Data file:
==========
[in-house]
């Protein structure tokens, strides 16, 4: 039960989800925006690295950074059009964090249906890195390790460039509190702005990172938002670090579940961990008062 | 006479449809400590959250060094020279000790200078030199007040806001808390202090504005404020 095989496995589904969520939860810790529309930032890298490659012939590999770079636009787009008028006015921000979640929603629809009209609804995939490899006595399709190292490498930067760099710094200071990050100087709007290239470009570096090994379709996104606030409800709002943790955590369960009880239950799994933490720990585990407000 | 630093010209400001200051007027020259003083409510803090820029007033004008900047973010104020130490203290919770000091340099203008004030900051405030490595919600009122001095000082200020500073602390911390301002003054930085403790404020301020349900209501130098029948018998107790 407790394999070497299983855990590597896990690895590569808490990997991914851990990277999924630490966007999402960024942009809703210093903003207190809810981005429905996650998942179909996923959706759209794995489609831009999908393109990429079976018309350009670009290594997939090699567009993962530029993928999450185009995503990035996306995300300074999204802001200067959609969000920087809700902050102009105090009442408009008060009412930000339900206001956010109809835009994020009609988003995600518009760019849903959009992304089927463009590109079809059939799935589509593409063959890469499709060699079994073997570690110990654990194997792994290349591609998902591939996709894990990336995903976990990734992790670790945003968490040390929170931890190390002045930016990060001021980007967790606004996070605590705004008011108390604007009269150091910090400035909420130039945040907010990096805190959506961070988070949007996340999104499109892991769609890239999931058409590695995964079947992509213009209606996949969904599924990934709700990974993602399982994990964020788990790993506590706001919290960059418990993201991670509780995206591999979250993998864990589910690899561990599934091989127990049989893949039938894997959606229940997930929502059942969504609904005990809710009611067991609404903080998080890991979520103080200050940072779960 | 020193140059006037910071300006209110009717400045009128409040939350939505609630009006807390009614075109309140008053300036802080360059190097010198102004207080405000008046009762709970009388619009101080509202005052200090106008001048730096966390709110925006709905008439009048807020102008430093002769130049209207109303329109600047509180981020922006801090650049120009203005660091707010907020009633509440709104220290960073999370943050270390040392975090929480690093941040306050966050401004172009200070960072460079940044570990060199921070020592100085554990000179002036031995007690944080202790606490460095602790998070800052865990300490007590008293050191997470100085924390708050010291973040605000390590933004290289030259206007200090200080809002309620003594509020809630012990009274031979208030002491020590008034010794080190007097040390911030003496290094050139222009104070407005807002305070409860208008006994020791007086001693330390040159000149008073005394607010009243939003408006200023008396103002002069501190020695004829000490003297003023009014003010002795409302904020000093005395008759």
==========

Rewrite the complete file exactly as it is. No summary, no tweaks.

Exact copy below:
[in-house]
């Protein structure tokens, strides 16, 4: 039960989800925006690295950074059009964090249906890195390790460039509190702005990172938002670090579940961990008062 | 006479449809400590959250060094020279000790200078030199007040806001808390202090504005404020 095989496995589904969520939860810790529309930032890298490659012939590999770079636009787009008028006015921000979640929603629809009209609804995939490899006595399709190292490498930067760099710094200071990050100087709007290239470009570096090994379709996104606030409800709002943790955590369960009880239950799994933490720990585990407000 | 630093010209400001200051007027020259003083409510803090820029007033004008900047973010104020130490203290919770000091340099203008004030900051405030490595919600009122001095000082200020500073602390911390301002003054930085403790404020301020349900209501130098029948018998107790 407790394999070497299983855990590597896990690895590569808490990997991914851990990277999924630490966007999402960024942009809703210093903003207190809810981005429905996650998942179909996923959706759209794995489609831009999908393109990429079976018309350009670009290594997939090699567009993962530029993928999450185009995503990035996306995300300074999204802001200067959609969000920087809700902050102009105090009442408009008060009412930000339900206001956010109809835009994020009609988003995600518009760019849903959009992304089927463009590109079809059939799935589509593409063959890469499709060699079994073997570690110990654990194997792994290349591609998902591939996709894990990336995903976990990734992790670790945003968490040390929170931890190390002045930016990060001021980007967790606004996070605590705004008011108390604007009269150091910090400035909420130039945040907010990096805190959506961070988070949007996340999104499109892991769609890239999931058409590695995964079947992509213009209606996949969904599924990934709700990974993602399982994990964020788990790993506590706001919290960059418990993201991670509780995206591999979250993998864990589910690899561990599934091989127990049989893949039938894997959606229940997930929502059942969504609904005990809710009611067991609404903080998080890991979520103080200050940072779960 | 020193140059006037910071300006209110009717400045009128409040939350939505609630009006807390009614075109309140008053300036802080360059190097010198102004207080405000008046009762709970009388619009101080509202005052200090106008001048730096966390709110925006709905008439009048807020102008430093002769130049209207109303329109600047509180981020922006801090650049120009203005660091707010907020009633509440709104220290960073999370943050270390040392975090929480690093941040306050966050401004172009200070960072460079940044570990060199921070020592100085554990000179002036031995007690944080202790606490460095602790998070800052865990300490007590008293050191997470100085924390708050010291973040605000390590933004290289030259206007200090200080809002309620003594509020809630012990009274031979208030002491020590008034010794080190007097040390911030003496290094050139222009104070407005807002305070409860208008006994020791007086001693330390040159000149008073005394607010009243939003408006200023008396103002002069501190020695004829000490003297003023009014003010002795409302904020000093005395008759």